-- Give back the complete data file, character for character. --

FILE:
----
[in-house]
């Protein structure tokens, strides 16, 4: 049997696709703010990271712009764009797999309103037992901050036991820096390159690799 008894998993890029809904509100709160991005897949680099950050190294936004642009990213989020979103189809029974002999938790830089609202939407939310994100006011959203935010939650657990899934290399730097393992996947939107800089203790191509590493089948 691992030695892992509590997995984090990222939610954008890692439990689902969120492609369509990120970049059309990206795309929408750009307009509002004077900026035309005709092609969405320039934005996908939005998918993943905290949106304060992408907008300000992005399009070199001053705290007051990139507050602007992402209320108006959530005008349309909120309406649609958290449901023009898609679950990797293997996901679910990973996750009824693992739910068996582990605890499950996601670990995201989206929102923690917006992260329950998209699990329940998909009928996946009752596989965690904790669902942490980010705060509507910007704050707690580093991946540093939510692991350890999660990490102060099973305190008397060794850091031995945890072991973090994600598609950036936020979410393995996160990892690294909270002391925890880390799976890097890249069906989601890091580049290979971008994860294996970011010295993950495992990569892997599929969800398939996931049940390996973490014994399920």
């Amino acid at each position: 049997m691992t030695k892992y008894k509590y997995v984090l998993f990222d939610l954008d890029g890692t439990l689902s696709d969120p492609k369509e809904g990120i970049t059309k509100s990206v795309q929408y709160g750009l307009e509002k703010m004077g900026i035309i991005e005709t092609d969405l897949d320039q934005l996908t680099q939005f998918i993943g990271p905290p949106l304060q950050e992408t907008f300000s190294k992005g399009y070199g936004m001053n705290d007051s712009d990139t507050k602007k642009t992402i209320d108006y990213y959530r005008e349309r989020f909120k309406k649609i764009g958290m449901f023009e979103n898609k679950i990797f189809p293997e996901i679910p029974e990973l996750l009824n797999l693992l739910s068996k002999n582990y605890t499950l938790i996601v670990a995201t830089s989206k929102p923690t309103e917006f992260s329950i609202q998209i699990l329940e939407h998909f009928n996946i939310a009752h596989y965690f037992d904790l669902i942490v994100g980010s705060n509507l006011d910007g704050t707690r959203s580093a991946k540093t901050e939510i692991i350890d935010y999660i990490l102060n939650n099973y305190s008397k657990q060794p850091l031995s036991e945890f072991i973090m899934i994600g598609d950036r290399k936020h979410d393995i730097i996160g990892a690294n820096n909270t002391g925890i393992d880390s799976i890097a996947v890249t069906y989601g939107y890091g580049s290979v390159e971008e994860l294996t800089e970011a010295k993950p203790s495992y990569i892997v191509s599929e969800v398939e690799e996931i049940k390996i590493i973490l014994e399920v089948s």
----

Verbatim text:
[in-house]
């Protein structure tokens, strides 16, 4: 049997696709703010990271712009764009797999309103037992901050036991820096390159690799 008894998993890029809904509100709160991005897949680099950050190294936004642009990213989020979103189809029974002999938790830089609202939407939310994100006011959203935010939650657990899934290399730097393992996947939107800089203790191509590493089948 691992030695892992509590997995984090990222939610954008890692439990689902969120492609369509990120970049059309990206795309929408750009307009509002004077900026035309005709092609969405320039934005996908939005998918993943905290949106304060992408907008300000992005399009070199001053705290007051990139507050602007992402209320108006959530005008349309909120309406649609958290449901023009898609679950990797293997996901679910990973996750009824693992739910068996582990605890499950996601670990995201989206929102923690917006992260329950998209699990329940998909009928996946009752596989965690904790669902942490980010705060509507910007704050707690580093991946540093939510692991350890999660990490102060099973305190008397060794850091031995945890072991973090994600598609950036936020979410393995996160990892690294909270002391925890880390799976890097890249069906989601890091580049290979971008994860294996970011010295993950495992990569892997599929969800398939996931049940390996973490014994399920």
């Amino acid at each position: 049997m691992t030695k892992y008894k509590y997995v984090l998993f990222d939610l954008d890029g890692t439990l689902s696709d969120p492609k369509e809904g990120i970049t059309k509100s990206v795309q929408y709160g750009l307009e509002k703010m004077g900026i035309i991005e005709t092609d969405l897949d320039q934005l996908t680099q939005f998918i993943g990271p905290p949106l304060q950050e992408t907008f300000s190294k992005g399009y070199g936004m001053n705290d007051s712009d990139t507050k602007k642009t992402i209320d108006y990213y959530r005008e349309r989020f909120k309406k649609i764009g958290m449901f023009e979103n898609k679950i990797f189809p293997e996901i679910p029974e990973l996750l009824n797999l693992l739910s068996k002999n582990y605890t499950l938790i996601v670990a995201t830089s989206k929102p923690t309103e917006f992260s329950i609202q998209i699990l329940e939407h998909f009928n996946i939310a009752h596989y965690f037992d904790l669902i942490v994100g980010s705060n509507l006011d910007g704050t707690r959203s580093a991946k540093t901050e939510i692991i350890d935010y999660i990490l102060n939650n099973y305190s008397k657990q060794p850091l031995s036991e945890f072991i973090m899934i994600g598609d950036r290399k936020h979410d393995i730097i996160g990892a690294n820096n909270t002391g925890i393992d880390s799976i890097a996947v890249t069906y989601g939107y890091g580049s290979v390159e971008e994860l294996t800089e970011a010295k993950p203790s495992y990569i892997v191509s599929e969800v398939e690799e996931i049940k390996i590493i973490l014994e399920v089948s």